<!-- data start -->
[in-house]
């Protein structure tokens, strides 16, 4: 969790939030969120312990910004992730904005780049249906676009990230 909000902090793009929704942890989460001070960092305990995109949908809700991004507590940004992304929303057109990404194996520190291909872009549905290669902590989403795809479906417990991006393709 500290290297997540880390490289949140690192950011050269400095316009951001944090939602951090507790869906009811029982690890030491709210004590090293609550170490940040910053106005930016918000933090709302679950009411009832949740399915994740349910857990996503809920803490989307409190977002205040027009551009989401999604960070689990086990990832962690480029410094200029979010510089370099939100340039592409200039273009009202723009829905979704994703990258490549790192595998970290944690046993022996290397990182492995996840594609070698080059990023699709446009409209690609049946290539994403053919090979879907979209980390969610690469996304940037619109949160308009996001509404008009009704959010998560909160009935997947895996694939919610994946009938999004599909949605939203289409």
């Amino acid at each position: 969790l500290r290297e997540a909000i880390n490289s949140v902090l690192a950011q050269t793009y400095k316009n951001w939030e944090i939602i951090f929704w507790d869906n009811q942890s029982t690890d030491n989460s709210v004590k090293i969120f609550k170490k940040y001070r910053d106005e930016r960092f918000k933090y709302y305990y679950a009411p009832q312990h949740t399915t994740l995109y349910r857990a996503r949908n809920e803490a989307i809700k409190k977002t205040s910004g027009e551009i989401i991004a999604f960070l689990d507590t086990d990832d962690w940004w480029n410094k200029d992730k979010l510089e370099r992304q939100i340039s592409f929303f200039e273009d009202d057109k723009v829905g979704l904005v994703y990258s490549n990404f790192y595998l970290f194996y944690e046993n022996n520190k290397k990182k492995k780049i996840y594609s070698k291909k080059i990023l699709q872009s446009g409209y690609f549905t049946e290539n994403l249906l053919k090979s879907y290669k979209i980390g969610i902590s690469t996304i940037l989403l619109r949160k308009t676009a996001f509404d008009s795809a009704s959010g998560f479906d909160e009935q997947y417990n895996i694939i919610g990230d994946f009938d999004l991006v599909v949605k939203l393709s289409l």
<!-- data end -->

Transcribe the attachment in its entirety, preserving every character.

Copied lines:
[in-house]
């Protein structure tokens, strides 16, 4: 969790939030969120312990910004992730904005780049249906676009990230 909000902090793009929704942890989460001070960092305990995109949908809700991004507590940004992304929303057109990404194996520190291909872009549905290669902590989403795809479906417990991006393709 500290290297997540880390490289949140690192950011050269400095316009951001944090939602951090507790869906009811029982690890030491709210004590090293609550170490940040910053106005930016918000933090709302679950009411009832949740399915994740349910857990996503809920803490989307409190977002205040027009551009989401999604960070689990086990990832962690480029410094200029979010510089370099939100340039592409200039273009009202723009829905979704994703990258490549790192595998970290944690046993022996290397990182492995996840594609070698080059990023699709446009409209690609049946290539994403053919090979879907979209980390969610690469996304940037619109949160308009996001509404008009009704959010998560909160009935997947895996694939919610994946009938999004599909949605939203289409």
């Amino acid at each position: 969790l500290r290297e997540a909000i880390n490289s949140v902090l690192a950011q050269t793009y400095k316009n951001w939030e944090i939602i951090f929704w507790d869906n009811q942890s029982t690890d030491n989460s709210v004590k090293i969120f609550k170490k940040y001070r910053d106005e930016r960092f918000k933090y709302y305990y679950a009411p009832q312990h949740t399915t994740l995109y349910r857990a996503r949908n809920e803490a989307i809700k409190k977002t205040s910004g027009e551009i989401i991004a999604f960070l689990d507590t086990d990832d962690w940004w480029n410094k200029d992730k979010l510089e370099r992304q939100i340039s592409f929303f200039e273009d009202d057109k723009v829905g979704l904005v994703y990258s490549n990404f790192y595998l970290f194996y944690e046993n022996n520190k290397k990182k492995k780049i996840y594609s070698k291909k080059i990023l699709q872009s446009g409209y690609f549905t049946e290539n994403l249906l053919k090979s879907y290669k979209i980390g969610i902590s690469t996304i940037l989403l619109r949160k308009t676009a996001f509404d008009s795809a009704s959010g998560f479906d909160e009935q997947y417990n895996i694939i919610g990230d994946f009938d999004l991006v599909v949605k939203l393709s289409l």